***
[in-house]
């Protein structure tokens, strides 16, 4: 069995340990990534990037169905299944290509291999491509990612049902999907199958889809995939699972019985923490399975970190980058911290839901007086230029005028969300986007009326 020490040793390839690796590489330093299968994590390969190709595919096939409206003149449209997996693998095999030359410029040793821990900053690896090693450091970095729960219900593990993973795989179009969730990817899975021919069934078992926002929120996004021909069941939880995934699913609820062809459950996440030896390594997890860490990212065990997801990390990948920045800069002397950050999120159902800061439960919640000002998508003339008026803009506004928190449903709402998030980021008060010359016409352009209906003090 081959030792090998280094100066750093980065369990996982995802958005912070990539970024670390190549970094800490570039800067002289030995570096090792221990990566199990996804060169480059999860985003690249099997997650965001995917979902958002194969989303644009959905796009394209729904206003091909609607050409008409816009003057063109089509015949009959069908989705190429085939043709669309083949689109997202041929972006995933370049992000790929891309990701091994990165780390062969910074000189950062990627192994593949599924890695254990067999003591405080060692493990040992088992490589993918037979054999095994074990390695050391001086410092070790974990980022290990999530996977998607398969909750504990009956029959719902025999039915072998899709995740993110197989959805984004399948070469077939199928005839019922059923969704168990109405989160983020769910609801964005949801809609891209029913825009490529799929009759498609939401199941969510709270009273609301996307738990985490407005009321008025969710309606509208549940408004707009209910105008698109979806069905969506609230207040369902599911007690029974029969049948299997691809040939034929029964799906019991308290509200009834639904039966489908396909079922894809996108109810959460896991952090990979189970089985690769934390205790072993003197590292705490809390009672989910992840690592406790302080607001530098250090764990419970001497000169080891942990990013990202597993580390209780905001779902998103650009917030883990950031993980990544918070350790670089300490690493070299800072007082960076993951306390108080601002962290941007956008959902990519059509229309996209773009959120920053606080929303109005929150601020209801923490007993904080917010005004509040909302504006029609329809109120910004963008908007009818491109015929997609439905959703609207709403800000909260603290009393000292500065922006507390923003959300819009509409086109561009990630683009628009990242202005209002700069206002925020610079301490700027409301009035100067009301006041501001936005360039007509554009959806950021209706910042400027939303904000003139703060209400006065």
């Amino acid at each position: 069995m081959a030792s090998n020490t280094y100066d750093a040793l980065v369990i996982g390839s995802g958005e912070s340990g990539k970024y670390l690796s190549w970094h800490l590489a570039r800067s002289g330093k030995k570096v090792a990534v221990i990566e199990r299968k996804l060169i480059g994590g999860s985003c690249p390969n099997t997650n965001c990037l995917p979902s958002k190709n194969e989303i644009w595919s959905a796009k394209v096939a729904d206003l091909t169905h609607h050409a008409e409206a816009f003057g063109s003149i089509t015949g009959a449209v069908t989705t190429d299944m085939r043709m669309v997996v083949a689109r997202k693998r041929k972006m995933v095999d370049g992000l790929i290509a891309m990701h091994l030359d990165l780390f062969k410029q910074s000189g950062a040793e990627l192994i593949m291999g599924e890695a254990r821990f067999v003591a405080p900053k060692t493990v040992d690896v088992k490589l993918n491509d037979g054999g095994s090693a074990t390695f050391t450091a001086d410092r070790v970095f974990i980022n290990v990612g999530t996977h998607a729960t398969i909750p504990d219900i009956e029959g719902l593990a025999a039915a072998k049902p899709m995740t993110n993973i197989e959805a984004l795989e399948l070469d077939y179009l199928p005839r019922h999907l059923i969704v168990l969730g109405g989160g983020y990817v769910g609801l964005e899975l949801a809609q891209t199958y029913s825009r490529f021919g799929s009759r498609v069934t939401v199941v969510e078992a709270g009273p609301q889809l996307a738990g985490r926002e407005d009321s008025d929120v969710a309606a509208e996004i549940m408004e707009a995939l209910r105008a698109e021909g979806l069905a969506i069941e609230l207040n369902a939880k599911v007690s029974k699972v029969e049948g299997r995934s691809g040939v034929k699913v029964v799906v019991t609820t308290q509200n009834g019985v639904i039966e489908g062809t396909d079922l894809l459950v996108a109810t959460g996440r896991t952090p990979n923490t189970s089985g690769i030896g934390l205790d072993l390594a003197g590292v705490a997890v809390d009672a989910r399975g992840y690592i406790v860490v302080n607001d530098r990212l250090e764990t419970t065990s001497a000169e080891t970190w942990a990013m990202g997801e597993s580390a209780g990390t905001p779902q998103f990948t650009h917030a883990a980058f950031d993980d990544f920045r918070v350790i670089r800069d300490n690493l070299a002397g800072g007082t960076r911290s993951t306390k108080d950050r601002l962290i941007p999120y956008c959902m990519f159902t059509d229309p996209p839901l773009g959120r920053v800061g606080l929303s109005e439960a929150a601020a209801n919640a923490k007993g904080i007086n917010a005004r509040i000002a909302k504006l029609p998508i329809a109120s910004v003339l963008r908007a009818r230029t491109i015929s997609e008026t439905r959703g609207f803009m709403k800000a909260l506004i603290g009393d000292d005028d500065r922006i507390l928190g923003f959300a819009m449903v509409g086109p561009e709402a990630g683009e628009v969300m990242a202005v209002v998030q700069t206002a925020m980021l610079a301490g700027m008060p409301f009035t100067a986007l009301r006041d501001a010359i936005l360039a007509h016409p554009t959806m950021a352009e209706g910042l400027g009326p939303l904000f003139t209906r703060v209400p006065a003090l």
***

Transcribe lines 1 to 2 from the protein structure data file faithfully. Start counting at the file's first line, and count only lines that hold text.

[in-house]
């Protein structure tokens, strides 16, 4: 069995340990990534990037169905299944290509291999491509990612049902999907199958889809995939699972019985923490399975970190980058911290839901007086230029005028969300986007009326 020490040793390839690796590489330093299968994590390969190709595919096939409206003149449209997996693998095999030359410029040793821990900053690896090693450091970095729960219900593990993973795989179009969730990817899975021919069934078992926002929120996004021909069941939880995934699913609820062809459950996440030896390594997890860490990212065990997801990390990948920045800069002397950050999120159902800061439960919640000002998508003339008026803009506004928190449903709402998030980021008060010359016409352009209906003090 081959030792090998280094100066750093980065369990996982995802958005912070990539970024670390190549970094800490570039800067002289030995570096090792221990990566199990996804060169480059999860985003690249099997997650965001995917979902958002194969989303644009959905796009394209729904206003091909609607050409008409816009003057063109089509015949009959069908989705190429085939043709669309083949689109997202041929972006995933370049992000790929891309990701091994990165780390062969910074000189950062990627192994593949599924890695254990067999003591405080060692493990040992088992490589993918037979054999095994074990390695050391001086410092070790974990980022290990999530996977998607398969909750504990009956029959719902025999039915072998899709995740993110197989959805984004399948070469077939199928005839019922059923969704168990109405989160983020769910609801964005949801809609891209029913825009490529799929009759498609939401199941969510709270009273609301996307738990985490407005009321008025969710309606509208549940408004707009209910105008698109979806069905969506609230207040369902599911007690029974029969049948299997691809040939034929029964799906019991308290509200009834639904039966489908396909079922894809996108109810959460896991952090990979189970089985690769934390205790072993003197590292705490809390009672989910992840690592406790302080607001530098250090764990419970001497000169080891942990990013990202597993580390209780905001779902998103650009917030883990950031993980990544918070350790670089300490690493070299800072007082960076993951306390108080601002962290941007956008959902990519059509229309996209773009959120920053606080929303109005929150601020209801923490007993904080917010005004509040909302504006029609329809109120910004963008908007009818491109015929997609439905959703609207709403800000909260603290009393000292500065922006507390923003959300819009509409086109561009990630683009628009990242202005209002700069206002925020610079301490700027409301009035100067009301006041501001936005360039007509554009959806950021209706910042400027939303904000003139703060209400006065």